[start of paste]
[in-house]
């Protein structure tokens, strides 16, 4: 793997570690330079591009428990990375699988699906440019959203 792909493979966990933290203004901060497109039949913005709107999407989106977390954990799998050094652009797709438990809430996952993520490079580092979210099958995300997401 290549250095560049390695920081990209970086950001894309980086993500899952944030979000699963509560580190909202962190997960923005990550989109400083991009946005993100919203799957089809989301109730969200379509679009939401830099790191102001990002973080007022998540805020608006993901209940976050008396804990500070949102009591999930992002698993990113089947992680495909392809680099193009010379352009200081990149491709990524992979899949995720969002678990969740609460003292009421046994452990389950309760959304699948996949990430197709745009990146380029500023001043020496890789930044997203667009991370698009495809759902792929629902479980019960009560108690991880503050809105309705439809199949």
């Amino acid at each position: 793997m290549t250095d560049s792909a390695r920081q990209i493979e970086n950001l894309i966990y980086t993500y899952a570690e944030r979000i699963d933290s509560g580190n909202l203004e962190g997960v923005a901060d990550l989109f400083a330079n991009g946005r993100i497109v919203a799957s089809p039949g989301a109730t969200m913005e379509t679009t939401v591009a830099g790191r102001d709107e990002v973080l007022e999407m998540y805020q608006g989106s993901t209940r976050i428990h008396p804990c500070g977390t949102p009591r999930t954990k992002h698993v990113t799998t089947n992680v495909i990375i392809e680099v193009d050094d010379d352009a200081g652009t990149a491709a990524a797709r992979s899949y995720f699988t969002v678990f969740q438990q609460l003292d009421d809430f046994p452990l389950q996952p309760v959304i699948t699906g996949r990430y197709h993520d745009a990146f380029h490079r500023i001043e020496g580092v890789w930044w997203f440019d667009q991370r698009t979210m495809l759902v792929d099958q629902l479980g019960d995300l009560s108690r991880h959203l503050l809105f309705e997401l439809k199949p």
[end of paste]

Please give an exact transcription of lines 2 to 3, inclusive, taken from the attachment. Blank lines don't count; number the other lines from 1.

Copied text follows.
């Protein structure tokens, strides 16, 4: 793997570690330079591009428990990375699988699906440019959203 792909493979966990933290203004901060497109039949913005709107999407989106977390954990799998050094652009797709438990809430996952993520490079580092979210099958995300997401 290549250095560049390695920081990209970086950001894309980086993500899952944030979000699963509560580190909202962190997960923005990550989109400083991009946005993100919203799957089809989301109730969200379509679009939401830099790191102001990002973080007022998540805020608006993901209940976050008396804990500070949102009591999930992002698993990113089947992680495909392809680099193009010379352009200081990149491709990524992979899949995720969002678990969740609460003292009421046994452990389950309760959304699948996949990430197709745009990146380029500023001043020496890789930044997203667009991370698009495809759902792929629902479980019960009560108690991880503050809105309705439809199949």
């Amino acid at each position: 793997m290549t250095d560049s792909a390695r920081q990209i493979e970086n950001l894309i966990y980086t993500y899952a570690e944030r979000i699963d933290s509560g580190n909202l203004e962190g997960v923005a901060d990550l989109f400083a330079n991009g946005r993100i497109v919203a799957s089809p039949g989301a109730t969200m913005e379509t679009t939401v591009a830099g790191r102001d709107e990002v973080l007022e999407m998540y805020q608006g989106s993901t209940r976050i428990h008396p804990c500070g977390t949102p009591r999930t954990k992002h698993v990113t799998t089947n992680v495909i990375i392809e680099v193009d050094d010379d352009a200081g652009t990149a491709a990524a797709r992979s899949y995720f699988t969002v678990f969740q438990q609460l003292d009421d809430f046994p452990l389950q996952p309760v959304i699948t699906g996949r990430y197709h993520d745009a990146f380029h490079r500023i001043e020496g580092v890789w930044w997203f440019d667009q991370r698009t979210m495809l759902v792929d099958q629902l479980g019960d995300l009560s108690r991880h959203l503050l809105f309705e997401l439809k199949p």